Slavery is at the Root of Police Violence in the US
In response to the numerous murders of unarmed Black people committed with impunity by police officers, the Black Lives Matter movement has ignited protests and conversations about racist police violence all around the country. But as this conversation widens, and as calls are being made for police reforms like body cameras, we need to stop and consider whether reforms can really address the root causes of this brutality.
This summer, even before the Black Lives Matter movement erupted following the police killings of Mike Brown and Eric Garner, Ta-Nehisi Coates published “The Case for Reparations” in The Atlantic. In it, Coates argues that addressing contemporary racism requires looking back to the founding of this country and reckoning with the fact that our democracy was built on the economic basis of slave labor. The US, created through “black plunder” and ethnic cleansing of Native Americans, continues to promote freedom for some and inequality for others. “White supremacy," then, Coates argues, "is not merely the work of hotheaded demagogues, or a matter of false consciousness, but a force so fundamental to America that it is difficult to imagine the country without it.”
Coates carefully documents how a racist past and present—"250 years of slavery, 90 years of Jim Crow, 60 years of separate but equal, and 35 years of racist housing policy"—impacts the current lives of Blacks in this country who are oppressed by systemic racism and then blamed for their own oppression. He outlines how whites profited from the system of slavery that decimated Black families, how the roots of American wealth and democracy for whites lay in the “for-profit destruction of the most important asset available to any people, the family.” Today, media commentators and politicians obscure this historical context and reverse power dynamics by pathologizing Black family structures and chiding Black fathers for shirking their responsibilities.
We see this erasure of historical context and reversal of power in the media coverage of the recent police killings of Black people. In the aftermath of Michael Brown and Eric Garner’s deaths, officials and the media attempted to portray both victims as “thugs” and “criminals” in order to justify their murders. Black protesters who faced militarized policing in Ferguson were also portrayed as “thugs” in order to delegitimize their actions and justify a disproportionate police response. We see media commentators fixated on “Black on Black” violence, in an attempt to avoid confronting the reality of white supremacist violence.
As the Black Lives Matter collective argues, "That’s the crux of white supremacist racial logic: the problem with black people is… well, black people – not mass incarceration and the deindustrialization of urban America… we are bullied politically, socially and economically. But it is we who are called 'thugs.'"
Racist police violence is a manifestation of the white supremacist principles and practices this nation was founded on. This means we must think beyond mere reform when we ponder solutions. The Black Lives Matter collective insists: “We must recognize, as Malcolm X did, that police brutality is a human rights issue that will not be solved simply by the passing of legislation. Our rallies must spark revolutionary action. Our marching must evolve into a sustainable movement. We must see that this is bigger than Brown and Wilson, than Ferguson or New York City. This is about the value of black life in 21st-century America.”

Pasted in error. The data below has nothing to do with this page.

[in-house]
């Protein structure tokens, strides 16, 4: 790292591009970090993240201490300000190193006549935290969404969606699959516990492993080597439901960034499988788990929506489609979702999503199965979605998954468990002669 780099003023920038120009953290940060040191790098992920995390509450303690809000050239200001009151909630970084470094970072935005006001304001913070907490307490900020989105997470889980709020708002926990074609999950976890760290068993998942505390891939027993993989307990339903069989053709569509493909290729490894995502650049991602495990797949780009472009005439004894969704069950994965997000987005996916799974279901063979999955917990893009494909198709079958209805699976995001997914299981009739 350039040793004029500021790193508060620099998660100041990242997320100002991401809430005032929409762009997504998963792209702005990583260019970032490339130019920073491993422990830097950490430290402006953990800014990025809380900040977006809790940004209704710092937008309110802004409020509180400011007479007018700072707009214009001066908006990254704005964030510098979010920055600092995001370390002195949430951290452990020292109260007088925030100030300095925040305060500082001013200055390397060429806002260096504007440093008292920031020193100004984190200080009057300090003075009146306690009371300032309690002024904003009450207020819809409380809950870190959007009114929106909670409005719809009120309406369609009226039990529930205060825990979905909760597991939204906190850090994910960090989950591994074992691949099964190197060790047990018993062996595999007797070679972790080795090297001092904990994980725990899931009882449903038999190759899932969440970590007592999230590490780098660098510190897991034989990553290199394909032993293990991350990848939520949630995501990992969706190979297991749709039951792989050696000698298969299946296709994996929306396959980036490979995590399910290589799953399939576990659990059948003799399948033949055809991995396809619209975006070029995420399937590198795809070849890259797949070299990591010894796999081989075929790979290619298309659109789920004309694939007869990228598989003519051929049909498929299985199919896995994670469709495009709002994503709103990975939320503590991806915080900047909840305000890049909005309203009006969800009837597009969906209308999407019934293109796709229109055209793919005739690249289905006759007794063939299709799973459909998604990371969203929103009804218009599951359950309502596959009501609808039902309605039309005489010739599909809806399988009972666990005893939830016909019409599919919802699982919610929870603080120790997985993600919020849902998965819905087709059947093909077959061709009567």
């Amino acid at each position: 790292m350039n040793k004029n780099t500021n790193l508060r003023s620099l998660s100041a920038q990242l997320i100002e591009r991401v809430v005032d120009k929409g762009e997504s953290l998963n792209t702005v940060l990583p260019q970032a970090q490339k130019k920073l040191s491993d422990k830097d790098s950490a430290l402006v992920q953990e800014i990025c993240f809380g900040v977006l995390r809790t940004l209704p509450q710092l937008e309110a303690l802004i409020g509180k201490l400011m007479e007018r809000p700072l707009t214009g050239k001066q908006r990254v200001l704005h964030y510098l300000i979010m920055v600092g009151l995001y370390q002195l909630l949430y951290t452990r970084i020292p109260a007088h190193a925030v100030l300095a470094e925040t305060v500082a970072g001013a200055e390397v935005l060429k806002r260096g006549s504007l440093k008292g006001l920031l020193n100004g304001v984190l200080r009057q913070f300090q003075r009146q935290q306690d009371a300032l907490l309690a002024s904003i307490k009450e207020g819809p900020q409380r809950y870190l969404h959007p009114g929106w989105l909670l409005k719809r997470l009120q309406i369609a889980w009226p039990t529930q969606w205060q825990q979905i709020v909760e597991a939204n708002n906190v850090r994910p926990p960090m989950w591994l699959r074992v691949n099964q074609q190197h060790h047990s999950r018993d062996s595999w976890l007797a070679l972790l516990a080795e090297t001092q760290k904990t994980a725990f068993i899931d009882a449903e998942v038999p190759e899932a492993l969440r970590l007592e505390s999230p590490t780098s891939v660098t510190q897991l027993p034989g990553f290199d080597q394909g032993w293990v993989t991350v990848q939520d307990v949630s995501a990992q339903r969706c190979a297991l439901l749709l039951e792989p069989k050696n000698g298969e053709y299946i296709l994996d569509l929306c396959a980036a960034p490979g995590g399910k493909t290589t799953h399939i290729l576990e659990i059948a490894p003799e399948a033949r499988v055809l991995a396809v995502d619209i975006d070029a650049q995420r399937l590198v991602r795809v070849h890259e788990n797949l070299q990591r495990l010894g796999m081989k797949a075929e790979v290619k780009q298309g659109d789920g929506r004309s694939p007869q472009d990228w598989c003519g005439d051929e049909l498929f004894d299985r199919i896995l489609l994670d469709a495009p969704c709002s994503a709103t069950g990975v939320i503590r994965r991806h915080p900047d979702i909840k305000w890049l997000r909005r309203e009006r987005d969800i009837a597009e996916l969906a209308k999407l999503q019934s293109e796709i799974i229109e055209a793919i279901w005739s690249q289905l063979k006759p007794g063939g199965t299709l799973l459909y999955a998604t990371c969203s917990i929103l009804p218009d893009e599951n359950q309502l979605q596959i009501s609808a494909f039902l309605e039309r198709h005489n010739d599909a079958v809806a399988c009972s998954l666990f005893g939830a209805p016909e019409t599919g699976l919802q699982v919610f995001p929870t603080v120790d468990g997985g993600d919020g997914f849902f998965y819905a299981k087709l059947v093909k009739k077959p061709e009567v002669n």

Similarly, while Ferguson Action demands "an end to the over policing and surveillance of our communities,” they recognize that the problem goes beyond racist police. They point out how the prison industrial complex— the interwoven forces of for-profit criminalization and mass incarceration of people of color—is the modern-day equivalent of slavery. Calling for an end to imprisoning Black people, Ferguson Action wants “to address harm and conflict in our communities through community based, restorative solutions.”
Instead of investing millions in surface-level police reforms like body cameras, which do nothing to combat structural racist violence, we can demand real investments in Black communities. “By decreasing law-enforcement spending at the local, state and federal levels,” The Black Lives Matter Collective insists that the government can then reinvest “into the black communities most devastated by poverty in order to create jobs, housing and schools.”
We can also take Coates seriously when he makes the case for government reparations to Blacks in the US. “What I’m talking about is a national reckoning that would lead to spiritual renewal,” Coates says, because “an America that asks what it owes its most vulnerable citizens is improved and humane. An America that looks away is ignoring not just the sins of the past but the sins of the present and the certain sins of the future.” The Black Lives Matter movement is giving us the opportunity to take this first step toward spiritual healing by turning and facing the racism that splits our country at the roots.